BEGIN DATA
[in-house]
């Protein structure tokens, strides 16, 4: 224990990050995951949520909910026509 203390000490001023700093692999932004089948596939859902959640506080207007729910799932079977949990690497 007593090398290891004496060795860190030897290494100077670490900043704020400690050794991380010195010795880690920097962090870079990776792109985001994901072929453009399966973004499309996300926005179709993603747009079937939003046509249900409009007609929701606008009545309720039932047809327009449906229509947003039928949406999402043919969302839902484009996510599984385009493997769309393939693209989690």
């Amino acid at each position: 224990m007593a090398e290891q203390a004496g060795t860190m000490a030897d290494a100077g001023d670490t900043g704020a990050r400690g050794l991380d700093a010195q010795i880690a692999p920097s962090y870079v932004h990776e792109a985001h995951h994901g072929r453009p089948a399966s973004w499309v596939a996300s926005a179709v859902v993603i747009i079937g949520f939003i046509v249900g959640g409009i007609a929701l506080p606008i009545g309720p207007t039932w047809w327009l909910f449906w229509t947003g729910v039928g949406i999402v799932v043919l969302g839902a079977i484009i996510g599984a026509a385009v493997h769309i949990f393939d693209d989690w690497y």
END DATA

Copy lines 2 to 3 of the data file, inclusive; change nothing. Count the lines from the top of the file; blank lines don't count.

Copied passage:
């Protein structure tokens, strides 16, 4: 224990990050995951949520909910026509 203390000490001023700093692999932004089948596939859902959640506080207007729910799932079977949990690497 007593090398290891004496060795860190030897290494100077670490900043704020400690050794991380010195010795880690920097962090870079990776792109985001994901072929453009399966973004499309996300926005179709993603747009079937939003046509249900409009007609929701606008009545309720039932047809327009449906229509947003039928949406999402043919969302839902484009996510599984385009493997769309393939693209989690």
């Amino acid at each position: 224990m007593a090398e290891q203390a004496g060795t860190m000490a030897d290494a100077g001023d670490t900043g704020a990050r400690g050794l991380d700093a010195q010795i880690a692999p920097s962090y870079v932004h990776e792109a985001h995951h994901g072929r453009p089948a399966s973004w499309v596939a996300s926005a179709v859902v993603i747009i079937g949520f939003i046509v249900g959640g409009i007609a929701l506080p606008i009545g309720p207007t039932w047809w327009l909910f449906w229509t947003g729910v039928g949406i999402v799932v043919l969302g839902a079977i484009i996510g599984a026509a385009v493997h769309i949990f393939d693209d989690w690497y």